Hwasong 6 / Scud-C
By © Charles P. Vick 2006 All Rights Reserved
March 1, 2007
The opinions and evaluations stated here in are only the author's and cannot be construed to reflect those of any Government agency, company, institute or association. It is based on public information, circumstantial evidence, informed speculation, declassified U.S. intelligence community documents, official Iranian, Pakistani and North Korean government documents and histories, oral histories, interviews and engineering analysis. As with all data regarding the Iranian, Pakistani and North Korean strategic space and ballistic missile programs, this analysis is subject to revision--and represents a work in progress.
Hwasong 6 / Scud-C
A program to modify the Scud-B (300 km/1,000 kg) is reported to have begun in 1988. The modified missile, referred to as the Scud-PIP (product improvement program), or Scud-C (500 km/700-800 kg), which achieved a longer range than its predecessors by reducing the payload and extending the length of the rocket body to increase the propellant by 25%.
The first of three successful test firings of the SCUD-C was reported to have been completed in June 1990 with one in July 1991 at least one between May 29 th, and May 30 th 1993 with additional test conducted by Iran, Syria and North Korea. (3, 4) The Scud-C was committed to full production in 1991 replacing the Scud-B production.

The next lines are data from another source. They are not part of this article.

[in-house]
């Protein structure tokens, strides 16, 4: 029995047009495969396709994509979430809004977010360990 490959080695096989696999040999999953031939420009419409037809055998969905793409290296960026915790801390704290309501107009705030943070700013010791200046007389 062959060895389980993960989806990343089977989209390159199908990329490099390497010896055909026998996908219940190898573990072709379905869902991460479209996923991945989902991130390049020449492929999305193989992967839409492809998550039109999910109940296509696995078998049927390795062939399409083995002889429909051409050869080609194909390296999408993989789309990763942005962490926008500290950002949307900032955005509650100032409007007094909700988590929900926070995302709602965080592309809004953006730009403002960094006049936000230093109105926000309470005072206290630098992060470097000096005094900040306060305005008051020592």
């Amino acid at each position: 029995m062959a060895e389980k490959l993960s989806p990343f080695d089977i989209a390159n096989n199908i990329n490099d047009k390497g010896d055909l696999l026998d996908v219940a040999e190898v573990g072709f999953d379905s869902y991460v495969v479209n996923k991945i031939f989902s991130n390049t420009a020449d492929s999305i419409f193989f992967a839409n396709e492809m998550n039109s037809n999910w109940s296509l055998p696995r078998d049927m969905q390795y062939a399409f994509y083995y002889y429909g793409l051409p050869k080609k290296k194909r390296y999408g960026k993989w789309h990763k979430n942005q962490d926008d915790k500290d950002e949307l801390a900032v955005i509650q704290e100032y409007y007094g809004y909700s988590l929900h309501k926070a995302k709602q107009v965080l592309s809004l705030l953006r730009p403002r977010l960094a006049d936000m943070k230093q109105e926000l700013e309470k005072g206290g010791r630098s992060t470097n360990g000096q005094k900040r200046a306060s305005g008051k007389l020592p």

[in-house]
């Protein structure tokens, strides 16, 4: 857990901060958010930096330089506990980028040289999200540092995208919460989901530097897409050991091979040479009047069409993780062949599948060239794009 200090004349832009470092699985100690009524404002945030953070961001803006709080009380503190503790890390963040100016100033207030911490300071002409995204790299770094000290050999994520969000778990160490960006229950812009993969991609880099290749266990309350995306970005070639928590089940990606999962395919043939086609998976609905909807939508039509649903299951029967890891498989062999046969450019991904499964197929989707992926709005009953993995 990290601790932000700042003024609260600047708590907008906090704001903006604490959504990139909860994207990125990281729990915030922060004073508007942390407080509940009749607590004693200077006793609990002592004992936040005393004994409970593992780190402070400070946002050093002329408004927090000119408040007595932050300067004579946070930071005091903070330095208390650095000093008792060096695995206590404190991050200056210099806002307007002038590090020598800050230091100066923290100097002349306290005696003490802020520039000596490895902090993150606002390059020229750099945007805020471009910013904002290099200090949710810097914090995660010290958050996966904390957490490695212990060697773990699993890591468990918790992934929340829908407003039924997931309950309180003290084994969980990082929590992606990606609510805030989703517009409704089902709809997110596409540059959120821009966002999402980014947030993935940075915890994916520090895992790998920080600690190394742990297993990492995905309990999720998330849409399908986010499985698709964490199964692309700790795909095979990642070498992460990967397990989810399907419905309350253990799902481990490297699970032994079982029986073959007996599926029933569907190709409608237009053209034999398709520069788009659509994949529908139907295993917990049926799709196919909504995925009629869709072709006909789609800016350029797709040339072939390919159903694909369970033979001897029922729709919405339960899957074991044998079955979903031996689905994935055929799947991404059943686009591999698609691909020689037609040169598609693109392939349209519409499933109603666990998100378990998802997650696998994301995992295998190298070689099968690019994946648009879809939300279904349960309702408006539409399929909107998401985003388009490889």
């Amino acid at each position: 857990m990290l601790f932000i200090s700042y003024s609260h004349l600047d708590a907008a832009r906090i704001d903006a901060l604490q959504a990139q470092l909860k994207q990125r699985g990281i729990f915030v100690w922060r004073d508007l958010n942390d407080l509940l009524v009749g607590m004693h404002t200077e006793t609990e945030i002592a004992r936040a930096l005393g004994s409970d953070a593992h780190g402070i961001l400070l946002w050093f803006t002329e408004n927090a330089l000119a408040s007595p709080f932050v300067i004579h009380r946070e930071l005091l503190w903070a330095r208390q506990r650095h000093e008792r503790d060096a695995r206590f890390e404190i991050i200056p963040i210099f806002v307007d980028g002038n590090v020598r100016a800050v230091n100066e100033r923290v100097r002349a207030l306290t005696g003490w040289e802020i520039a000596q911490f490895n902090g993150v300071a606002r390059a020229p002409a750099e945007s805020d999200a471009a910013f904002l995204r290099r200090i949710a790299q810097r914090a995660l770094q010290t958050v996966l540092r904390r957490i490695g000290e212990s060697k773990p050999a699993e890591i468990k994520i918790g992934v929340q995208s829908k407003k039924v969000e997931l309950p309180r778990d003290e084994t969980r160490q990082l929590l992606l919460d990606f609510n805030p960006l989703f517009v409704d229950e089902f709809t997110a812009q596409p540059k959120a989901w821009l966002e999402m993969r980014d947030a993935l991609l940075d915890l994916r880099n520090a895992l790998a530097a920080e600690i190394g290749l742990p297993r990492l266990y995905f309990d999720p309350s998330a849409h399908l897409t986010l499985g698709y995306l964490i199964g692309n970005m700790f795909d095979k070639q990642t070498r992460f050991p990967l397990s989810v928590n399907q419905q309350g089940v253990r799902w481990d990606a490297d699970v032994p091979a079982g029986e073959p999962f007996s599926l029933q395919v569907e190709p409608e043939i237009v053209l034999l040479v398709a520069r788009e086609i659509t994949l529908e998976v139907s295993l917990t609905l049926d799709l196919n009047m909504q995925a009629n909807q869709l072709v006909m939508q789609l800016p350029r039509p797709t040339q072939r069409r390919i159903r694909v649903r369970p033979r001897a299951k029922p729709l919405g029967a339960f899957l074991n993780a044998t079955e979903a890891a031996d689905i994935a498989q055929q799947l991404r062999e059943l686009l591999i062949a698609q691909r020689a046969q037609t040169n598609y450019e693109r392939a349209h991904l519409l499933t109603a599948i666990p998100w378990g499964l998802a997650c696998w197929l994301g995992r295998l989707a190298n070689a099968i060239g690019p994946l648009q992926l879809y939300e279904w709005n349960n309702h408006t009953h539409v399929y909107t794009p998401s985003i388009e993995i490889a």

The first of three successful test firings of the SCUD-C was reported to have been completed in June 1990. Production capacity of the Scud-C was estimated at four to eight per month, and Pyongyang has hundreds of SCUDs in its inventory and available for use by its missile forces. In 1990, Iran is reported to have arranged for delivery of Scud-Cs, as well as North Korean assistance in setting up an assembly and manufacturing facility. Syria may also have received shipments of the Scud-C along with launchers, beginning in April 1991.
As of early 2000 it was estimated that the North Korean ballistic missile inventory included over 500 SCUDs of various types, according to General Thomas Schwartz, commander-in-chief United Nations Command/Combined Forces Command and Commander, United States Forces Korea.
. The DPRK arsenal is believed to have at least 400 Scud – B ’ s and Scud-C launchers through the summer of 2006. Scud-C ’ s have almost certainly completely replaced the Scud-B ’ s by the mid 1990 ’ s. (3, 4)
1. Greg Gerardi and Jpseph Bermudez Jr. An Analysis of the North Korean Ballistic Missile Testing, Jane’s Intelligence Review, Vol. 7 , number 4, 1995, pp. 184-190.
2. Kugbanggwa Kisul, No. 127, Sept 89, FBIS-EAS 29 Nov 89 .
3. http://english.chosun.com/w21data/html/news/200607/200607050025.html, N. Korea ’s Missiles Right on Target, The Chosun Ilbo, July 5, 2006
4. http://times.hankooki.com/service/print/Print.php?po=times.hankooki.com/lpage/200609/k..., Seoul Confirms Failure of Taep’o-dong-2 missile test by Jung Sung-ki, Staff Reporter, The Korean Times, September 17, 2006 .
6. Text: Korea Forces Commander on Korean Peninsula Security 07 March 2000
7. Jane's Intelligence Review - Special Report No. 2, (no date), p. 13.
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